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Last time we took a look at the leading causes of brain injuries. No doubt you may have a few questions…

Who is most susceptible to this type of injury?

Males between the ages of 15 and 24 are most likely to sustain a brain injury. Men are 2 to 3 times more likely to receive this type of injury because they tend to engage in activities that make them more vulnerable. A majority of these injuries are the result of motorcycle and vehicle accidents. Since men make accident insurance claims more often than women, the result is high insurance premiums. Studies also show that young men are more likely to engage in risky behavior, such as fighting, contact sports, or manual labor.

What are the symptoms of a brain injury?

The following are symptoms that may indicate injury:

· Memory loss and confusion

· Vomiting

· Dizziness

· Partial paralysis or numbness

· Shock

· Anxiety

If you have experienced any of the above symptoms following an accident or head trauma, please consult your doctor. The Center for Disease Control and Prevention lists symptoms separately for adults and children. The Brain Injury Resource Center also offers a “Brain Injury Checklist” that gives a more thorough self-evaluation to determine if you may have a brain injury.

What are the various levels of injury?

Once you have sustained a brain injury, it is best to immediately seek treatment. The appropriate treatment will depend on the severity of injury. Generally, there are two types of brain injuries: closed and penetrating brain injuries. The injuries within these two categories can range from mild to traumatic.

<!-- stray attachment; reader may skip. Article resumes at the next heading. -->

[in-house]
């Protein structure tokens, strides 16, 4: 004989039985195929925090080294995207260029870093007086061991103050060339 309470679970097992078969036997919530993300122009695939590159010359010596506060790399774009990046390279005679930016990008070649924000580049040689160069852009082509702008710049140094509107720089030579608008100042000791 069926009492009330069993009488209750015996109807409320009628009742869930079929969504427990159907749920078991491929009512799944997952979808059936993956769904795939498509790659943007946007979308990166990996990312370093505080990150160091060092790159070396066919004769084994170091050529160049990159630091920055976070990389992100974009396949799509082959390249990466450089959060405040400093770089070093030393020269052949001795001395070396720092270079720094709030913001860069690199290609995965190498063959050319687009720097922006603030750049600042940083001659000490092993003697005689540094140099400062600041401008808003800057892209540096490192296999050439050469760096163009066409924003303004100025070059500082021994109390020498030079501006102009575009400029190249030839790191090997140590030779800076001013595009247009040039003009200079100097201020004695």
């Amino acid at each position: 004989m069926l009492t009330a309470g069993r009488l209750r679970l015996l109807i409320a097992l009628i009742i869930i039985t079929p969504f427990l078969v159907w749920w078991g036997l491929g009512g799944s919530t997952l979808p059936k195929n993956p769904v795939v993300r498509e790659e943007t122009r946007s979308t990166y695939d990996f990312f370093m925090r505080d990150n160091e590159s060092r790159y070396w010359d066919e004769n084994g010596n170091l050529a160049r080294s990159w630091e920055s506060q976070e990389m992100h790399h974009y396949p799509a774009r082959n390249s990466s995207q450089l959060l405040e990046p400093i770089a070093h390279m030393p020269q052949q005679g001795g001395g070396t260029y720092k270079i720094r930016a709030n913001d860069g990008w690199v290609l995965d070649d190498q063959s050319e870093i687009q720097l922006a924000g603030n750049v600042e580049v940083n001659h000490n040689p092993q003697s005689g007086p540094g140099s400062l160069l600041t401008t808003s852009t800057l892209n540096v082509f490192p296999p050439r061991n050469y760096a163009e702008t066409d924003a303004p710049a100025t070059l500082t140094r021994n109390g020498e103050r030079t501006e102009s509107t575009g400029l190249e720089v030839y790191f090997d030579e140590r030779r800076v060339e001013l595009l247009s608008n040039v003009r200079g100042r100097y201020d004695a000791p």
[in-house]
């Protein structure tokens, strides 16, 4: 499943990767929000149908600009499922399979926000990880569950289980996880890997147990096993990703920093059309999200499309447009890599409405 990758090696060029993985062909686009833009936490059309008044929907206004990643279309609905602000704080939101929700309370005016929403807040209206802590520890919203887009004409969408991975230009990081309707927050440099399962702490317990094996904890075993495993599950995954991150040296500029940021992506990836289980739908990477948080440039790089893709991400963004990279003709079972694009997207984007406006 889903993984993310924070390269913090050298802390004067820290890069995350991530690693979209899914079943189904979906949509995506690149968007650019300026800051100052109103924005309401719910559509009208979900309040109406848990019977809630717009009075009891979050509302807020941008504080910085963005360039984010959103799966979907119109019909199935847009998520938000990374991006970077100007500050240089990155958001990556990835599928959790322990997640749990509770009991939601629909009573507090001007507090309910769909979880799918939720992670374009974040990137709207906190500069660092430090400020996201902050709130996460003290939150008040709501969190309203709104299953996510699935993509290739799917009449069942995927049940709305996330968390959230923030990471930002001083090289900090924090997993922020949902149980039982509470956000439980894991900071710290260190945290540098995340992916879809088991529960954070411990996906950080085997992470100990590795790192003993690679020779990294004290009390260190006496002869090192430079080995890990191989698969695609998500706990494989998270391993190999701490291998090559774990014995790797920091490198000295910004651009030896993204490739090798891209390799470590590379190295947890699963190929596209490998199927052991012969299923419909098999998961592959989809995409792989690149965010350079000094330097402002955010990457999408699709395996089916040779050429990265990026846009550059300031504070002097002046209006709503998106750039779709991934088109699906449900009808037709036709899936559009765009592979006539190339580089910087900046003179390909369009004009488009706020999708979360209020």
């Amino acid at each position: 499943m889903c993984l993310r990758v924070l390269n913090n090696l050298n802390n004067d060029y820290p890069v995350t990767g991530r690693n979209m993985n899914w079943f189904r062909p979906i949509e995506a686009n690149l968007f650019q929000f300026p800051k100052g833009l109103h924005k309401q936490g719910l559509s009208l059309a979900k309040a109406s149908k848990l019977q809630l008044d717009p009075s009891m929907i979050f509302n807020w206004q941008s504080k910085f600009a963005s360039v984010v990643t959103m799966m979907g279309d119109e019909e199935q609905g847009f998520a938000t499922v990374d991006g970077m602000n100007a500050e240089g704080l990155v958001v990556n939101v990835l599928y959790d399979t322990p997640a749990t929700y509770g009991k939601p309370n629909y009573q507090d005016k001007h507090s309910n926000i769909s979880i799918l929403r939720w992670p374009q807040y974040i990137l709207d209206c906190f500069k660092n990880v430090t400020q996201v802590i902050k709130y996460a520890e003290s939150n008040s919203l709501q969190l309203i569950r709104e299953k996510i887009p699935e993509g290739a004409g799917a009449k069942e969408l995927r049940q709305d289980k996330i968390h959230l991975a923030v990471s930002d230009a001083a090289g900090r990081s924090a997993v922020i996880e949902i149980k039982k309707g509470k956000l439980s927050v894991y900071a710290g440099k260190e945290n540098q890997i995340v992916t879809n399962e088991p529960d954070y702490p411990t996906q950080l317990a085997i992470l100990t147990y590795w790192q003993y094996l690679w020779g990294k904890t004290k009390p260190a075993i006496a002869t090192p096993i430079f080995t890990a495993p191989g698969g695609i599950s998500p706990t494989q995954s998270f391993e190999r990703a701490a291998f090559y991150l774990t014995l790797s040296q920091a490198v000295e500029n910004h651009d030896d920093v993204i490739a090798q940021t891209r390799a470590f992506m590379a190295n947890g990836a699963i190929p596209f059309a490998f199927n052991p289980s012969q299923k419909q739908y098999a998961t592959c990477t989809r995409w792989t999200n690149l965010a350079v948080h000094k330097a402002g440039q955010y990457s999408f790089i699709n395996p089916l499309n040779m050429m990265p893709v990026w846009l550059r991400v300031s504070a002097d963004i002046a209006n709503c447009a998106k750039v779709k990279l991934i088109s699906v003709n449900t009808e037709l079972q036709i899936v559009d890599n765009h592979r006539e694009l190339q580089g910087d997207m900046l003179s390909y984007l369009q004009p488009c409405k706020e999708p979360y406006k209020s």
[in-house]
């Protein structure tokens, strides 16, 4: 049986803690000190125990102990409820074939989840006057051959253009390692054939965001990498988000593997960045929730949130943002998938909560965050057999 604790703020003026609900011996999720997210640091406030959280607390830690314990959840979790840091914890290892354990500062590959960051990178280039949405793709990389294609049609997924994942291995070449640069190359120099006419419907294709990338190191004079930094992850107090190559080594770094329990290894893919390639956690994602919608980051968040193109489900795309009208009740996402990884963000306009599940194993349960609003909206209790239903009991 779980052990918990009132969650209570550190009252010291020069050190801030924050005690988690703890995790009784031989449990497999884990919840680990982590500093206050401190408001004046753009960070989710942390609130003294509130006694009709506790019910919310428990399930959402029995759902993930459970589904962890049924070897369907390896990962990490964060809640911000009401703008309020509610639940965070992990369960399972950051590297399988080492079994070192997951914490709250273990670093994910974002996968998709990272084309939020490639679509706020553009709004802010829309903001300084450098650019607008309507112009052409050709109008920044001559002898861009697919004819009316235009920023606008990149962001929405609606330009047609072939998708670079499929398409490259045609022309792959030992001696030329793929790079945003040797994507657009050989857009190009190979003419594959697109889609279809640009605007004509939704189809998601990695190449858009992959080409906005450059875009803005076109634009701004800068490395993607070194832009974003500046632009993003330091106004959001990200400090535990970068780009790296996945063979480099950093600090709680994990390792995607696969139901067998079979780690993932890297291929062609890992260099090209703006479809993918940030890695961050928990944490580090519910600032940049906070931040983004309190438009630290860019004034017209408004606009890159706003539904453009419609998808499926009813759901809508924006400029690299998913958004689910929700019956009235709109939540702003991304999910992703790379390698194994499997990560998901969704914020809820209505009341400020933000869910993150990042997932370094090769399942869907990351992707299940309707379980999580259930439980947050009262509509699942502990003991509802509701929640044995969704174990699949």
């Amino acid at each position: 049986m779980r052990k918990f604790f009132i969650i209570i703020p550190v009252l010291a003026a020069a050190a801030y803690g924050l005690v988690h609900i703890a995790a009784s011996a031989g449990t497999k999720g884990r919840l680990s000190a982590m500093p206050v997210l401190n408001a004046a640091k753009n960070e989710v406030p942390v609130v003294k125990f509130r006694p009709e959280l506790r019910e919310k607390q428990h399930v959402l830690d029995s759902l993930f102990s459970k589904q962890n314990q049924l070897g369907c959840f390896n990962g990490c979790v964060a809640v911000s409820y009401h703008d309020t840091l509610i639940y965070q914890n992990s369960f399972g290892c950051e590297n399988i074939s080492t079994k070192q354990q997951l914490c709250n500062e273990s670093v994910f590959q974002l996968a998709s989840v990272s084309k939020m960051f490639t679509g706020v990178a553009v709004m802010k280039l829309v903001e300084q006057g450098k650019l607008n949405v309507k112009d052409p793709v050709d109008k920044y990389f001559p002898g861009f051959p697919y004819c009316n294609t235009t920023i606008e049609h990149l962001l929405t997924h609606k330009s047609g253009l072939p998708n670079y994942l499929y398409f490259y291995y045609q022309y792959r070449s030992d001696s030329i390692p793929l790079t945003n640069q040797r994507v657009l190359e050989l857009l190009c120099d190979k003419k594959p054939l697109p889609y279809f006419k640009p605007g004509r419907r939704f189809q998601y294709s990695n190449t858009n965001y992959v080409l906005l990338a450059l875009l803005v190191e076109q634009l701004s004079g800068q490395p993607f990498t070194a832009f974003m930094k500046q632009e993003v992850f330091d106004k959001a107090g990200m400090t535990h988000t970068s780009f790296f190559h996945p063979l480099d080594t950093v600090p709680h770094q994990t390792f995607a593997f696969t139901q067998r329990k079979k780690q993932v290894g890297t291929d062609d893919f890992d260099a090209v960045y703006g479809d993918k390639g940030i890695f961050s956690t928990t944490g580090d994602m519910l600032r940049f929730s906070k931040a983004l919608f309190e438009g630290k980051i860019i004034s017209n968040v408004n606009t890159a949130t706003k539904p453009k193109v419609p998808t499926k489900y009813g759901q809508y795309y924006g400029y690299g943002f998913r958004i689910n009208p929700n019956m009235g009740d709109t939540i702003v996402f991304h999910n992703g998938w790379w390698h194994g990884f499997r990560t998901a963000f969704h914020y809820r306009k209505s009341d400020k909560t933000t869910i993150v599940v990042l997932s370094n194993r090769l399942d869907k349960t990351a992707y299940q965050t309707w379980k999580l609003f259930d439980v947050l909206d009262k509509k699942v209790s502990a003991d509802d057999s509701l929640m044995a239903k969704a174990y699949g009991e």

Closed brain injuries occur when there is no penetration to the brain, and, thus, the skull is intact and “closed.” These type of injuries tend to be mild, as they are most often not life threatening. However, the effects can be serious as even the smallest head injury can disrupt normal brain function. This category includes the most common type of brain injury, a concussion. Doctors often refer to concussions as closed head injuries because the injury occurs despite lack of penetration to the brain. These can often be difficult to diagnose as the signs of a closed head injury may be subtle. Although such injuries are usually accompanied by loss of consciousness, it is not always the case. If there are noticeable behavioral and emotional changes, these changes may be an indication of injury. These types of injuries generally stem from car accidents, falls, or Shaken Baby Syndrome.

A more severe kind of closed brain injury is acquired brain injury. This injury is damage to the brain occurring after birth. It occurs when a sudden, external, physical assault damages the brain and results in a cellular change in the brain caused by a lack of oxygen to the brain. The causes for this type of injury include: suffocation, stroke, heart attack, lead exposure, or a crushed chest. InjuryBoard further discusses the various subcategories of an acquired brain injury.

The second type of head injury is penetrating brain injury. These are open head injuries that occur the moment there is a break in the skull, also known as a “skull fracture.” These can occur as a result of a bullet, knife, or any other sharp object. While not all skull fractures can lead to injury, most do. In fact, a skull fracture often causes bits of skull to and dirt to implant into the brain. This can lead to infection or swelling, causing further brain damage. Most of these injuries are considered to be “traumatic brain injuries.” For more on categories of traumatic brain injury, please visit InjuryBoard.

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